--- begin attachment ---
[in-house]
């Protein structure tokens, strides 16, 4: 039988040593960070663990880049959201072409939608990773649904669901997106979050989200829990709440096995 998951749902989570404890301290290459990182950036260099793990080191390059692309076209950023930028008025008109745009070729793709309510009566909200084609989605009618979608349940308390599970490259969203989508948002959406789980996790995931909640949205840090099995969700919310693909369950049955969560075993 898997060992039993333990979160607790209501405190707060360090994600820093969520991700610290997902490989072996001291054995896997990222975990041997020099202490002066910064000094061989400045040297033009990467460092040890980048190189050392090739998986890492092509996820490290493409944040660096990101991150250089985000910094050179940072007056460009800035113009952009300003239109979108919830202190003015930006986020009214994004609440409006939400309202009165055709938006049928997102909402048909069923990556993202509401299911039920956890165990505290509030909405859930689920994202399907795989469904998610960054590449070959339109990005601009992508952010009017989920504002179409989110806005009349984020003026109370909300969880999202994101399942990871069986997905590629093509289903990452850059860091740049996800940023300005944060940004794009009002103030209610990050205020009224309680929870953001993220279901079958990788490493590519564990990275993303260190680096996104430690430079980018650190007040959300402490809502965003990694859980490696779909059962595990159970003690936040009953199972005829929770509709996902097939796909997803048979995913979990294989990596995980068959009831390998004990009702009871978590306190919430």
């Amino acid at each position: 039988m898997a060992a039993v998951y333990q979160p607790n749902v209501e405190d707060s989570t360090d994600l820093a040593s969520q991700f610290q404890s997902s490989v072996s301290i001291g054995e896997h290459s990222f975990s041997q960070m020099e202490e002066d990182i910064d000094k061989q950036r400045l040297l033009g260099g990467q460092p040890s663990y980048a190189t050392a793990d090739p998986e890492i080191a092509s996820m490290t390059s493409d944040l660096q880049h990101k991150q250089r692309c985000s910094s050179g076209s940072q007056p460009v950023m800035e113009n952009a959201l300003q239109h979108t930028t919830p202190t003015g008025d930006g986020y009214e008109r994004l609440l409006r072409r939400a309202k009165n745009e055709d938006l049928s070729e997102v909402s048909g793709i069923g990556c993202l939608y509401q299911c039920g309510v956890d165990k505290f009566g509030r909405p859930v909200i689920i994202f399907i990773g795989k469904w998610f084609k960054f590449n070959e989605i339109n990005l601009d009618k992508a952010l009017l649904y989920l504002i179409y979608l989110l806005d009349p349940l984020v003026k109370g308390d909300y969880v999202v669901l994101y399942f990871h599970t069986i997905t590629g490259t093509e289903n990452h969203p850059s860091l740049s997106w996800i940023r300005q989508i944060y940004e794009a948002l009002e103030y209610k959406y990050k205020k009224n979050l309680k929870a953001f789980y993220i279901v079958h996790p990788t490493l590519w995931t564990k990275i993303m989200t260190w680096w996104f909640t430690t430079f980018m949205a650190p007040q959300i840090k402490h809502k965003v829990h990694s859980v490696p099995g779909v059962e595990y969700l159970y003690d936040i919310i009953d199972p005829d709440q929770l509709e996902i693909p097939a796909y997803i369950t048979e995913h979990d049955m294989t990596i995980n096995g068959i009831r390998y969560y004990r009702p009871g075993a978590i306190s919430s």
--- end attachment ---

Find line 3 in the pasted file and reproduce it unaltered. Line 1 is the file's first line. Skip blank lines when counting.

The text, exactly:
């Amino acid at each position: 039988m898997a060992a039993v998951y333990q979160p607790n749902v209501e405190d707060s989570t360090d994600l820093a040593s969520q991700f610290q404890s997902s490989v072996s301290i001291g054995e896997h290459s990222f975990s041997q960070m020099e202490e002066d990182i910064d000094k061989q950036r400045l040297l033009g260099g990467q460092p040890s663990y980048a190189t050392a793990d090739p998986e890492i080191a092509s996820m490290t390059s493409d944040l660096q880049h990101k991150q250089r692309c985000s910094s050179g076209s940072q007056p460009v950023m800035e113009n952009a959201l300003q239109h979108t930028t919830p202190t003015g008025d930006g986020y009214e008109r994004l609440l409006r072409r939400a309202k009165n745009e055709d938006l049928s070729e997102v909402s048909g793709i069923g990556c993202l939608y509401q299911c039920g309510v956890d165990k505290f009566g509030r909405p859930v909200i689920i994202f399907i990773g795989k469904w998610f084609k960054f590449n070959e989605i339109n990005l601009d009618k992508a952010l009017l649904y989920l504002i179409y979608l989110l806005d009349p349940l984020v003026k109370g308390d909300y969880v999202v669901l994101y399942f990871h599970t069986i997905t590629g490259t093509e289903n990452h969203p850059s860091l740049s997106w996800i940023r300005q989508i944060y940004e794009a948002l009002e103030y209610k959406y990050k205020k009224n979050l309680k929870a953001f789980y993220i279901v079958h996790p990788t490493l590519w995931t564990k990275i993303m989200t260190w680096w996104f909640t430690t430079f980018m949205a650190p007040q959300i840090k402490h809502k965003v829990h990694s859980v490696p099995g779909v059962e595990y969700l159970y003690d936040i919310i009953d199972p005829d709440q929770l509709e996902i693909p097939a796909y997803i369950t048979e995913h979990d049955m294989t990596i995980n096995g068959i009831r390998y969560y004990r009702p009871g075993a978590i306190s919430s």